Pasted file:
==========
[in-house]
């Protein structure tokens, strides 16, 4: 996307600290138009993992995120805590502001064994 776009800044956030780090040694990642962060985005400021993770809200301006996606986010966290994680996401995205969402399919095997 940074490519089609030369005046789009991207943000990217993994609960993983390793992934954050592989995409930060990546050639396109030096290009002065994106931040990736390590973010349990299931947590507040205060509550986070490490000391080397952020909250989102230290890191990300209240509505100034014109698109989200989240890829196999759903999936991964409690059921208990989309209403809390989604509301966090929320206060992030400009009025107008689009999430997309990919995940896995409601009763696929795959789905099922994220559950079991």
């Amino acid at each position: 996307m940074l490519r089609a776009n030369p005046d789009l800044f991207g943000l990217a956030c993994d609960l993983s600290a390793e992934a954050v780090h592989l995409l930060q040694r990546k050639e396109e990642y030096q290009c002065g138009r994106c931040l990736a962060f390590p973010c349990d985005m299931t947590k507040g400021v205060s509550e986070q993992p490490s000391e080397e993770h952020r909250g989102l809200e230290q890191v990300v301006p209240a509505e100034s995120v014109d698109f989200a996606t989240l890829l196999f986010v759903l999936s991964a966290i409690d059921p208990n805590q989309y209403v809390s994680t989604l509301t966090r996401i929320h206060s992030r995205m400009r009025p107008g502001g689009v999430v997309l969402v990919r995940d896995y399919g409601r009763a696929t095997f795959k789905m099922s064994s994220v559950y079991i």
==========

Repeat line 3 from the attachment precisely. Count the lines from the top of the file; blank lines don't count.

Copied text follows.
């Amino acid at each position: 996307m940074l490519r089609a776009n030369p005046d789009l800044f991207g943000l990217a956030c993994d609960l993983s600290a390793e992934a954050v780090h592989l995409l930060q040694r990546k050639e396109e990642y030096q290009c002065g138009r994106c931040l990736a962060f390590p973010c349990d985005m299931t947590k507040g400021v205060s509550e986070q993992p490490s000391e080397e993770h952020r909250g989102l809200e230290q890191v990300v301006p209240a509505e100034s995120v014109d698109f989200a996606t989240l890829l196999f986010v759903l999936s991964a966290i409690d059921p208990n805590q989309y209403v809390s994680t989604l509301t966090r996401i929320h206060s992030r995205m400009r009025p107008g502001g689009v999430v997309l969402v990919r995940d896995y399919g409601r009763a696929t095997f795959k789905m099922s064994s994220v559950y079991i």